This is an interesting visual on how the rolling annual VIX relates to realized GDP vol. There does appear to be a relationship, though not necessarily a rock solid one. An amusing phrase we once heard comes to mind:
"The stock market and the economy are like second cousins." - CNBC Half Time Report's DownTown Josh Brown
By this he meant that the two data series are related, but not in some lockstep fashion. The graph above compares volatilities rather than growth rates. We like the visual here, and some important points that jump out at us:
- The two series do appear linked, though not overwhelmingly so (in keeping with Josh Brown's comment).
- There is not a perfectly clear sense in which one series "leads" the other. It would be great to build a story where GDP vol drives VIX, but it doesn't jump out in some unmistakable sense. Indeed, quite frequently the VIX appears to take the lead (both higher and lower).
- Over the past couple years, GDP vol has dropped off a cliff and remained low; not only is the visual appeal of leading the VIX lower, but it also creates a nice narrative.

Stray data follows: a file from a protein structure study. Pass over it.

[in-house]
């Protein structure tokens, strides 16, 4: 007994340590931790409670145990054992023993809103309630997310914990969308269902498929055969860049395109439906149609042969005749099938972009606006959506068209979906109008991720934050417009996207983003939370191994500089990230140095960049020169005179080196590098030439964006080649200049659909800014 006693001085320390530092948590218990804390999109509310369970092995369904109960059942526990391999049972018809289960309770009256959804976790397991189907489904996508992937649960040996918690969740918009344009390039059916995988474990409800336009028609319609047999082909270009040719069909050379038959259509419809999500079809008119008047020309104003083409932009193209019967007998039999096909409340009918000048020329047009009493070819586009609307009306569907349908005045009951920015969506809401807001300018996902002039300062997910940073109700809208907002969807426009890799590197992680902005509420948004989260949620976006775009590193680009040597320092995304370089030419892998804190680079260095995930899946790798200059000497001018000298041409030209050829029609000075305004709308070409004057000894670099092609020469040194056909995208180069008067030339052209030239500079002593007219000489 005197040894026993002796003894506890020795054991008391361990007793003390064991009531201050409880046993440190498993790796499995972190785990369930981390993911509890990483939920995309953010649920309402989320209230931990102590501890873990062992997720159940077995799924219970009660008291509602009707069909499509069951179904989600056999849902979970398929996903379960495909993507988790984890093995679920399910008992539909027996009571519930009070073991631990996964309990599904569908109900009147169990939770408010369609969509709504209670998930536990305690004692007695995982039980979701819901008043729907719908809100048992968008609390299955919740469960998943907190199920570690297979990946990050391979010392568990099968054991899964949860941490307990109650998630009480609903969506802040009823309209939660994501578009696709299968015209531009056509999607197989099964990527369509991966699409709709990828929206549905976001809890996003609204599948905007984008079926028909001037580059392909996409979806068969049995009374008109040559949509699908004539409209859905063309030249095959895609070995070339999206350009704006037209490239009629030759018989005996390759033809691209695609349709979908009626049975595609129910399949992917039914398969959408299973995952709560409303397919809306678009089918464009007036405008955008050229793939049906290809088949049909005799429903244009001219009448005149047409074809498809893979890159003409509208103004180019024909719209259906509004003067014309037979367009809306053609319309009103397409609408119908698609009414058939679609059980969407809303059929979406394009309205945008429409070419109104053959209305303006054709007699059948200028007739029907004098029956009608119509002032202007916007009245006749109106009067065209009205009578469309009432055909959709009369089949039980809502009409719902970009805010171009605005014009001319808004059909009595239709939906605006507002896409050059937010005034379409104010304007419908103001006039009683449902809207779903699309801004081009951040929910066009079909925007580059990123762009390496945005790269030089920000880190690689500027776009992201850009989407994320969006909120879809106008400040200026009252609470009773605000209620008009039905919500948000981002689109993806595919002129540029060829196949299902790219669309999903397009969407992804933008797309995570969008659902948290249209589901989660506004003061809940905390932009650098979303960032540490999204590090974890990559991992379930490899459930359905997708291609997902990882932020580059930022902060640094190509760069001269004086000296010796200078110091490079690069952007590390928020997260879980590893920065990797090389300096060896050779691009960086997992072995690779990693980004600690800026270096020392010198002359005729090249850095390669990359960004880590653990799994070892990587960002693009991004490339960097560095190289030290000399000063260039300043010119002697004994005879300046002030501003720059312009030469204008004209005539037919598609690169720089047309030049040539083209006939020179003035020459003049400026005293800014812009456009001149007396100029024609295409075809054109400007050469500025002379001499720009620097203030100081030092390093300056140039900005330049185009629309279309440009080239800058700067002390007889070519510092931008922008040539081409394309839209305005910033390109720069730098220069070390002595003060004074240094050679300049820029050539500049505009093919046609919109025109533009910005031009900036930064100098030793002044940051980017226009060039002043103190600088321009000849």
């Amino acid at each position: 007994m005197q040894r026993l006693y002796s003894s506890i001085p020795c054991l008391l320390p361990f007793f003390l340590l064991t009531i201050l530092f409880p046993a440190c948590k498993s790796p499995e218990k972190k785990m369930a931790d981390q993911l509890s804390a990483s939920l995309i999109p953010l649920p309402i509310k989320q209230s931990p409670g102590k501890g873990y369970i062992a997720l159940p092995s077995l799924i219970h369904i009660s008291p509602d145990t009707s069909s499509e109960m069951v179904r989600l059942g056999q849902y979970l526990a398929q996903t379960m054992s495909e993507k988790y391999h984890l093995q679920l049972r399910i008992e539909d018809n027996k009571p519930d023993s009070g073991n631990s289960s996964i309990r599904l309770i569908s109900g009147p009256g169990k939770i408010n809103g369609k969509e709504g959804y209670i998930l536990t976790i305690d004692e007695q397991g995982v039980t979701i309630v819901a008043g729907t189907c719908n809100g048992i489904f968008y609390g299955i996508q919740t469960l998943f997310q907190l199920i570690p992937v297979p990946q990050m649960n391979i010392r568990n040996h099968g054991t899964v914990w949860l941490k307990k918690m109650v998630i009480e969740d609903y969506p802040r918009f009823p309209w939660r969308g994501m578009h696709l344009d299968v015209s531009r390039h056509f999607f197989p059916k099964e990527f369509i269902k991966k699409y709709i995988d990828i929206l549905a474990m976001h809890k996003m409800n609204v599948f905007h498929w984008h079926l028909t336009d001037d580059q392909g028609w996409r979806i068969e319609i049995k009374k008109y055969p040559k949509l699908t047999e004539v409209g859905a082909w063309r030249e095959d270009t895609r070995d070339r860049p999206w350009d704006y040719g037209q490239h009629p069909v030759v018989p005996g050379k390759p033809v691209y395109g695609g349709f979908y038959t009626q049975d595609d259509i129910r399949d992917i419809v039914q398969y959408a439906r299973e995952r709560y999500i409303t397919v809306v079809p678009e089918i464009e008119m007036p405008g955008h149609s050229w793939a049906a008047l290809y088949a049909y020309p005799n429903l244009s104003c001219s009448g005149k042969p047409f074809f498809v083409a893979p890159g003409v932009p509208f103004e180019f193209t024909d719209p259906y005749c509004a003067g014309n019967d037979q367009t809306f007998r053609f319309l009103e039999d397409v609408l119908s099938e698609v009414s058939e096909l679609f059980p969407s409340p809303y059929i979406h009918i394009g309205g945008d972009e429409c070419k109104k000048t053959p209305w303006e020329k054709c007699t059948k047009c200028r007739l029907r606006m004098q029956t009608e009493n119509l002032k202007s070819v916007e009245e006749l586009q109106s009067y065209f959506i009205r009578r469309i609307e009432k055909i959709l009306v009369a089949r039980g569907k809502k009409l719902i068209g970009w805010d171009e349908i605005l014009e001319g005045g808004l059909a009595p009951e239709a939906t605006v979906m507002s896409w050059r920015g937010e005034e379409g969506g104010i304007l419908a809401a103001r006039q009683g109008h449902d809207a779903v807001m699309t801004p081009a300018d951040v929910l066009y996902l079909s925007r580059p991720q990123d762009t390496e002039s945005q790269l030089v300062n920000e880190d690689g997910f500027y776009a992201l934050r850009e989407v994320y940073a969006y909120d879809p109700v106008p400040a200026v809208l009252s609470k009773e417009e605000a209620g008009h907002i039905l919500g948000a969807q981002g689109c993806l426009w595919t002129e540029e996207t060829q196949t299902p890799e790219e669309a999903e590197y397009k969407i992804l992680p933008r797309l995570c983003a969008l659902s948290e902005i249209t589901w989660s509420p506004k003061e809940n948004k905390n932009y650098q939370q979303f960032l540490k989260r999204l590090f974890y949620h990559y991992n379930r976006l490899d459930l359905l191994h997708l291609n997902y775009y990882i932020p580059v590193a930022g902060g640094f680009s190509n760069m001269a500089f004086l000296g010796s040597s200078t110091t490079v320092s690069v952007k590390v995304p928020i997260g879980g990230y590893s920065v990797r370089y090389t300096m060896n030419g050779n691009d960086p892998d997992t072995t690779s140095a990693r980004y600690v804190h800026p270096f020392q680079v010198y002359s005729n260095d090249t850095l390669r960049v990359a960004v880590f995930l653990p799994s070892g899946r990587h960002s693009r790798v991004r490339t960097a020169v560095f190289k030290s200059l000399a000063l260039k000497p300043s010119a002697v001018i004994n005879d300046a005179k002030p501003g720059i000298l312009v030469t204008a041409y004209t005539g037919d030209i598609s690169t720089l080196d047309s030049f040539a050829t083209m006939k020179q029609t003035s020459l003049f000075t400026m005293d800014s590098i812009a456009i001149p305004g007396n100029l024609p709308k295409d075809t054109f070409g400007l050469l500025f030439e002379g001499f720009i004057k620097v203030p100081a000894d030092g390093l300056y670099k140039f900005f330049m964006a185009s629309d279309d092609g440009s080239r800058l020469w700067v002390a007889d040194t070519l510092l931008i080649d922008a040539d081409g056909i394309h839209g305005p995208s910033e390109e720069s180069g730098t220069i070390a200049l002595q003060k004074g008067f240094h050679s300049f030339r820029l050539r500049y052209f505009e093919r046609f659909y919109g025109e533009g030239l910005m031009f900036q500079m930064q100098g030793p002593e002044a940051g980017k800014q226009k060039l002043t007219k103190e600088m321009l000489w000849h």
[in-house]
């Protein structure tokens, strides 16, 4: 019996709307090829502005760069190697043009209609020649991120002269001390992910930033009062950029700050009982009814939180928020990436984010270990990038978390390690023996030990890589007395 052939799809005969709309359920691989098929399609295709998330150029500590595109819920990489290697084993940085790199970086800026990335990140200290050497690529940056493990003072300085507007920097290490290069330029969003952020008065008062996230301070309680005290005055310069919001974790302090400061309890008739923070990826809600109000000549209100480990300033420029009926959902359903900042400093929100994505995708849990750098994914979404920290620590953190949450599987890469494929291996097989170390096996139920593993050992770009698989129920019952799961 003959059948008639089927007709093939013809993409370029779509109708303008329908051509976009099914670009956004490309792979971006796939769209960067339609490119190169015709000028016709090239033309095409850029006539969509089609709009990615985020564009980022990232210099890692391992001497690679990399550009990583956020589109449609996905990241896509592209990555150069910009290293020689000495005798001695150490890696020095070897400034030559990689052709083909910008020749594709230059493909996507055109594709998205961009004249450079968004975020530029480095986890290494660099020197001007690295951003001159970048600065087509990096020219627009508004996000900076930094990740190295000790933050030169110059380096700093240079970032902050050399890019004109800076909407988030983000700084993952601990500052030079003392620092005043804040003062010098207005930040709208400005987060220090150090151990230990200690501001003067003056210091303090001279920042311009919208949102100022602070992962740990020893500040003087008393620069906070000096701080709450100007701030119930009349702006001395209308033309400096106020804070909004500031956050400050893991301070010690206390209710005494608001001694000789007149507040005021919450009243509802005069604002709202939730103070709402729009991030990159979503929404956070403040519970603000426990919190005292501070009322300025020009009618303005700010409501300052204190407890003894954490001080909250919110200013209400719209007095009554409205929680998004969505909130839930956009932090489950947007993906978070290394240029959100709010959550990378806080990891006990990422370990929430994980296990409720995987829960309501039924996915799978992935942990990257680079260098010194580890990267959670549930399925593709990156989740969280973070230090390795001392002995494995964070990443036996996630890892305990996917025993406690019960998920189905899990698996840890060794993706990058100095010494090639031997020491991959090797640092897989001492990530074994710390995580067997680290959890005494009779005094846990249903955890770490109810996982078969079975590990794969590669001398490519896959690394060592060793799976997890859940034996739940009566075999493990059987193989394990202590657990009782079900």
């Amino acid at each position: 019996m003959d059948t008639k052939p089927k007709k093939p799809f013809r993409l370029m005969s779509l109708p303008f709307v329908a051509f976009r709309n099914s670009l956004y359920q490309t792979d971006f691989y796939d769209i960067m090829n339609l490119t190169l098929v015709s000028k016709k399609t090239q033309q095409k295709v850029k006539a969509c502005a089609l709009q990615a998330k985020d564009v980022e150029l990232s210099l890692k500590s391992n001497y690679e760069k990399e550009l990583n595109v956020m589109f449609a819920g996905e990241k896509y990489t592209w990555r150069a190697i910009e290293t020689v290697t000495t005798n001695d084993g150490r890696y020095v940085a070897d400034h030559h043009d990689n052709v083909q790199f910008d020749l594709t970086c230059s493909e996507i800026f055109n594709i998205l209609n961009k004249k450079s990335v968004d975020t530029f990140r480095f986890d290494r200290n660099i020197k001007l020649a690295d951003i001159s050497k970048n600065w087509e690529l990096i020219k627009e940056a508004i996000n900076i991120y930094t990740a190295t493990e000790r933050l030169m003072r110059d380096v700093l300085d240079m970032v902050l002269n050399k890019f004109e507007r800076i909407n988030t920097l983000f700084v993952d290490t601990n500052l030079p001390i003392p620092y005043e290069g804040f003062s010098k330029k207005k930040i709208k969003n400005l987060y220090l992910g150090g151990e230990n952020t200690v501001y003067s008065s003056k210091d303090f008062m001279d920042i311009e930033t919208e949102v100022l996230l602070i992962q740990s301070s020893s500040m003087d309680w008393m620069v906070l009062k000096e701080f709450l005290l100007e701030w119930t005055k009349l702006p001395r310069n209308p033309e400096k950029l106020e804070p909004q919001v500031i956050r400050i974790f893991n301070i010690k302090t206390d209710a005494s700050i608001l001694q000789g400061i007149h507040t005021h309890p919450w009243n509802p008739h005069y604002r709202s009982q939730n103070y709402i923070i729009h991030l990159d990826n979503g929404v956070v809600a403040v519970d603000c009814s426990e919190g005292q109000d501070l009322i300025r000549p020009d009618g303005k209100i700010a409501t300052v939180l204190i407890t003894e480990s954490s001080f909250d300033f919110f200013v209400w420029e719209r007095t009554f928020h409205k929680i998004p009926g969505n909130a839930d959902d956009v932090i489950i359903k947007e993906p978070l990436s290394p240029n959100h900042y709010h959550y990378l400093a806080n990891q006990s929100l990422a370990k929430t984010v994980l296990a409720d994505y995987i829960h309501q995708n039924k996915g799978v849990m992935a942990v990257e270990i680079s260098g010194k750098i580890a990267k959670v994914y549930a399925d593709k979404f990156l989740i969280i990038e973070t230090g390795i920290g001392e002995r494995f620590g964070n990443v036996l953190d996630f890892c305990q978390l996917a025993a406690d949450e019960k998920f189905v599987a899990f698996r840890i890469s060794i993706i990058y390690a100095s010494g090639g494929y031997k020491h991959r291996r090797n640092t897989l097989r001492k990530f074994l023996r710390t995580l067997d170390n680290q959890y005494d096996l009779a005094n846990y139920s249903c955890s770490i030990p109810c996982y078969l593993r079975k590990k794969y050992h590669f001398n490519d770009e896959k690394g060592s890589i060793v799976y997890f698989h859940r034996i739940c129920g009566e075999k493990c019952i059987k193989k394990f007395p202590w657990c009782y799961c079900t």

- Despite all the headlines, fake news, geopolitics, what have you, the needle on GDP vol has not really moved; take it for what it is. VIX sustainably increases during bear markets, regardless of underlying economic volatility.
Easy come, easy go! We saw vol get a nice little bump yesterday, only to give it all back in today's session. This is of course in keeping with the give-back in VIX over the last session.
Still, the larger story here is that while spot VIX trades around 10-flat, ATM options on the S&P 500 are trading at or near the lowest vols on record. Of course, VIX is calculated based on a basket of options with various strikes. Given the nature of the volatility smile on the S&P 500, this should not come out of left field.
What is surprising, however, is the gap between the monthly ATM contract of 6.9, vs. the spot quote of 10.03. That actually is quite a wide spread. The CBOE Skew measure is currently elevated, but not to a huge degree: